My journey to Spiritual Alchemy
Having grown up in a faith community, I knew the small, still voice of Spirit.
It was this voice that lead me to study at Howard University in Washington, D.C., where I began to recognize both my privilege and obligation to work for the marginalized and underrepresented in society.
It was there I first heard Spirit invite me to consider a vocation in ministry.
I resisted the call. It didn’t make economic sense. What’s more, at this point I was growing disillusioned with organized religion.
I asked Spirit for a compromise. How about law school? Surely that was a better path for standing with the marginalized.
I got my request and was admitted to Howard Law School. But on my second day there, I knew I was in the wrong place.
I stayed anyway, completed the degree, and began work as an assistant attorney general for the state of Washington. After a few years, I could no longer ignore the sense that my spirit was slowly dying.
I quit and opened my own employment law firm. Now I would be free to practice law according to my own convictions.
By all standards, I was successful. I was making the world a more just place, and I was making money.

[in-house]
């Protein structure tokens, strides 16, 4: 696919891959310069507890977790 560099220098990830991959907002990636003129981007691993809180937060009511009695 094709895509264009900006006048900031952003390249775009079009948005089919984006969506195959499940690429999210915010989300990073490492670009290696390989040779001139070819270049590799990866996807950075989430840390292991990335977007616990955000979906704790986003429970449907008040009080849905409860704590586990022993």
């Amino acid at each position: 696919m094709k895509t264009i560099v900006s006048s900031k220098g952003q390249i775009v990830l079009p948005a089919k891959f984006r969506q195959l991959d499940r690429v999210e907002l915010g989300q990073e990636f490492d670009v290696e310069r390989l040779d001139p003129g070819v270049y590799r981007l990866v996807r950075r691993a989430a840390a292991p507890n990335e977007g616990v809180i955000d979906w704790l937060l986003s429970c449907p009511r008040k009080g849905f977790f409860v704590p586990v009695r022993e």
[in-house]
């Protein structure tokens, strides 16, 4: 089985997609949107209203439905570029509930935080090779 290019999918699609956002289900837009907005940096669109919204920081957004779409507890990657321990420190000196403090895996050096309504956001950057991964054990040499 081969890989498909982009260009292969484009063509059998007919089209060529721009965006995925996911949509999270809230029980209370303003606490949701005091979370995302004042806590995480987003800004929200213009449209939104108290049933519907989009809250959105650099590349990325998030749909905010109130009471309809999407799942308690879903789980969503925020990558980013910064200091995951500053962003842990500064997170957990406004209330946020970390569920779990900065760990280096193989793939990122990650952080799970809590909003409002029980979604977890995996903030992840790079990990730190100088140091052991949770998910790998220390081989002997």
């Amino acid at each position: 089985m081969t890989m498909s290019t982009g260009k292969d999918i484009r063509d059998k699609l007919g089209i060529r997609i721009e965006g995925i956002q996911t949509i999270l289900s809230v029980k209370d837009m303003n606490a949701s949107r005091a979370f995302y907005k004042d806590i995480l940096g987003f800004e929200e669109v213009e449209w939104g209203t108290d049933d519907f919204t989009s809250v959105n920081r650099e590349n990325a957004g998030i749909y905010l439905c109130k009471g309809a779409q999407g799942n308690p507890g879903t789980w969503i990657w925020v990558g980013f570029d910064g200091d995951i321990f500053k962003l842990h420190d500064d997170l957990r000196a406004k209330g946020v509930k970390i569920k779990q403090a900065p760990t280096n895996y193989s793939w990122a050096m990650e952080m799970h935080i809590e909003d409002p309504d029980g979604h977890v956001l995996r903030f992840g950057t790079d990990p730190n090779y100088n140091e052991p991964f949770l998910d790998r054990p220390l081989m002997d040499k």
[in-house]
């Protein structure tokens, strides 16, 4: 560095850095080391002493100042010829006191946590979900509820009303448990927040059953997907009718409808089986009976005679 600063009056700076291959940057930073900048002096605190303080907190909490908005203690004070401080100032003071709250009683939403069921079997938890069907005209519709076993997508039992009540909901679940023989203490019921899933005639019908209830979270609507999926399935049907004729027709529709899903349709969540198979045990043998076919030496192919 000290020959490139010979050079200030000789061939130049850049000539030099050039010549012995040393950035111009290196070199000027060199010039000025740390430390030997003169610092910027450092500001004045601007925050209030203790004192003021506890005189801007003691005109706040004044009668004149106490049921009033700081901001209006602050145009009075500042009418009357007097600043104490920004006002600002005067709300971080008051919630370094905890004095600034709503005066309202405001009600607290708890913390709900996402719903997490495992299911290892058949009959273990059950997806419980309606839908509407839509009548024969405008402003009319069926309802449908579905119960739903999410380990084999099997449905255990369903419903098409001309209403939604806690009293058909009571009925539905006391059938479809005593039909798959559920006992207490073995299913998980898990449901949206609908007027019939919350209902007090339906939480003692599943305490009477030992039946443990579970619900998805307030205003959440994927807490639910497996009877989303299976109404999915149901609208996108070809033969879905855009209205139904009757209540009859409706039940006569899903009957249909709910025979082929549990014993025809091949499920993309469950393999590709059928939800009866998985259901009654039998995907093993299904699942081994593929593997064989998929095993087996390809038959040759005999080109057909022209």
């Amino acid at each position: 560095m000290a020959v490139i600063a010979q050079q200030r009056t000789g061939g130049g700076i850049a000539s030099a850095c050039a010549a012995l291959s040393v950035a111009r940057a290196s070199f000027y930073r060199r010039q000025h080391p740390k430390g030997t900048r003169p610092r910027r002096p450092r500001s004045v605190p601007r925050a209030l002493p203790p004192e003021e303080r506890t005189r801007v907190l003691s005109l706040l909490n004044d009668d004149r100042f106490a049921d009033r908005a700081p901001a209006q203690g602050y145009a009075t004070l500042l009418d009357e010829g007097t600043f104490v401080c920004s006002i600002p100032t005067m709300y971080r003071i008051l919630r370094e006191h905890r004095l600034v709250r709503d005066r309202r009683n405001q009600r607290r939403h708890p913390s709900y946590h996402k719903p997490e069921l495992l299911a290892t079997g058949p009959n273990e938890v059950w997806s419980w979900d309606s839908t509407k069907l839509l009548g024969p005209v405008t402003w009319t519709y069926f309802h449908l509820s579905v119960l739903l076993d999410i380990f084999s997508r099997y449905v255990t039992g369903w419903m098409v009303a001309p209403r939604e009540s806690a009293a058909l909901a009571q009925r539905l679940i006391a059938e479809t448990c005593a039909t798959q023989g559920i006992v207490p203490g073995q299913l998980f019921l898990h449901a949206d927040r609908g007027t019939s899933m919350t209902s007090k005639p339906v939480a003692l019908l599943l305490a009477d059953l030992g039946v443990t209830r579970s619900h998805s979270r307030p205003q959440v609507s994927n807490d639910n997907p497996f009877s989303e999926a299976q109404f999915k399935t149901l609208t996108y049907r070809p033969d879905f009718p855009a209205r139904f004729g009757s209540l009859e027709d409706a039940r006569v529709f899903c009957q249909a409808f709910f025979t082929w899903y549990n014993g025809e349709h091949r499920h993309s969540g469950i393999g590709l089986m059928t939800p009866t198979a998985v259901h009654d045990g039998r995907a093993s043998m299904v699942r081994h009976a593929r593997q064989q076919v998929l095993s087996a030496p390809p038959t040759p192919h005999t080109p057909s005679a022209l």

But there was still something missing. The renewal of my soul that I had hoped for was not happening.
How could I change now? I had mortgages to pay and employees who depended on me. Besides, who would I be if I was not practicing law?
So I pressed on.
Twelve years into my law practice I heard Spirit again invite me to consider seminary.
Seminary? Really? I had walked away from organized religion years ago. And I knew I didn’t want to pastor a church.
I didn’t say no, but I didn’t say yes either.
Even though I was on a sabbatical from organized religion, I still longed for a spiritual community. Eventually, I stumbled upon a quirky little church where I felt at home. In their circle of love and nonjudgement, I got to heal from the harm inflicted by other faith communities.
I was finally ready to answer Spirit’s invitation to consider seminary. I entered Seattle School of Theology and Ministry and received my master’s in divinity in 2012.
I had no idea what I was being called to do. All I knew was that my passion for representing the marginalized and the voiceless had not left me.
Through my work with FaithTrust Institute, I become a Movement Maker with Move to End Violence, a program of the Novo Foundation. I was one of 20 phenomenal leaders committed to justice, all very passionate about their work.
But I saw in them a longing and hunger for something more. They looked weary. I knew that look, because that had been me. I knew what it was like to grind on, even though your spirit was crying for nourishment.
I also knew that when Spirit is nurtured, it transforms us in a way that elevates what is possible. I could help! I had found my ministry!
Spiritual Alchemy was born.